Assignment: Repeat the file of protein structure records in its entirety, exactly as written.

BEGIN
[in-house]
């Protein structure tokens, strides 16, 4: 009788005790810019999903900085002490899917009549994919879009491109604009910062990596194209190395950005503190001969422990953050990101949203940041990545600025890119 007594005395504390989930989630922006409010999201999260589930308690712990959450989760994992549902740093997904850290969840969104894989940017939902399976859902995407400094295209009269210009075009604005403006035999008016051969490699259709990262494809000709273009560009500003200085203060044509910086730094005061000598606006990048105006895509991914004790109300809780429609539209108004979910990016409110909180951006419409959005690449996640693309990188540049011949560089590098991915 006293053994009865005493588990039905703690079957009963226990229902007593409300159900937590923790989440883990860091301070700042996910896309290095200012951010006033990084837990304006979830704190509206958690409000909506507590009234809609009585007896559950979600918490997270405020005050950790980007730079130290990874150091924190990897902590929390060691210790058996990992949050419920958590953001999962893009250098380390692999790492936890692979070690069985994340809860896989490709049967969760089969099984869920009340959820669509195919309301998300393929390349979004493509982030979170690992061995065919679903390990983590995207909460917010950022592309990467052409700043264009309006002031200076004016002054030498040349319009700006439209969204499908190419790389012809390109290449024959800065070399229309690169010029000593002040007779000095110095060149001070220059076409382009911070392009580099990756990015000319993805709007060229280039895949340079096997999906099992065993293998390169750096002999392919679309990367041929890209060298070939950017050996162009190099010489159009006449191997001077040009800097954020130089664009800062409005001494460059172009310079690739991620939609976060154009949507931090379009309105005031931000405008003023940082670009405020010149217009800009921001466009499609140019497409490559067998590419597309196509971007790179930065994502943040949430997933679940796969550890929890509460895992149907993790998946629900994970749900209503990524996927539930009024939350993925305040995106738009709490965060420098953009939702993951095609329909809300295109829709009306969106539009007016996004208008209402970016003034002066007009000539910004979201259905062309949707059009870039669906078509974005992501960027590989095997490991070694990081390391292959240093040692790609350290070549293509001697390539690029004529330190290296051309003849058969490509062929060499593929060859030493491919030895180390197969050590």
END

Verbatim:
[in-house]
């Protein structure tokens, strides 16, 4: 009788005790810019999903900085002490899917009549994919879009491109604009910062990596194209190395950005503190001969422990953050990101949203940041990545600025890119 007594005395504390989930989630922006409010999201999260589930308690712990959450989760994992549902740093997904850290969840969104894989940017939902399976859902995407400094295209009269210009075009604005403006035999008016051969490699259709990262494809000709273009560009500003200085203060044509910086730094005061000598606006990048105006895509991914004790109300809780429609539209108004979910990016409110909180951006419409959005690449996640693309990188540049011949560089590098991915 006293053994009865005493588990039905703690079957009963226990229902007593409300159900937590923790989440883990860091301070700042996910896309290095200012951010006033990084837990304006979830704190509206958690409000909506507590009234809609009585007896559950979600918490997270405020005050950790980007730079130290990874150091924190990897902590929390060691210790058996990992949050419920958590953001999962893009250098380390692999790492936890692979070690069985994340809860896989490709049967969760089969099984869920009340959820669509195919309301998300393929390349979004493509982030979170690992061995065919679903390990983590995207909460917010950022592309990467052409700043264009309006002031200076004016002054030498040349319009700006439209969204499908190419790389012809390109290449024959800065070399229309690169010029000593002040007779000095110095060149001070220059076409382009911070392009580099990756990015000319993805709007060229280039895949340079096997999906099992065993293998390169750096002999392919679309990367041929890209060298070939950017050996162009190099010489159009006449191997001077040009800097954020130089664009800062409005001494460059172009310079690739991620939609976060154009949507931090379009309105005031931000405008003023940082670009405020010149217009800009921001466009499609140019497409490559067998590419597309196509971007790179930065994502943040949430997933679940796969550890929890509460895992149907993790998946629900994970749900209503990524996927539930009024939350993925305040995106738009709490965060420098953009939702993951095609329909809300295109829709009306969106539009007016996004208008209402970016003034002066007009000539910004979201259905062309949707059009870039669906078509974005992501960027590989095997490991070694990081390391292959240093040692790609350290070549293509001697390539690029004529330190290296051309003849058969490509062929060499593929060859030493491919030895180390197969050590």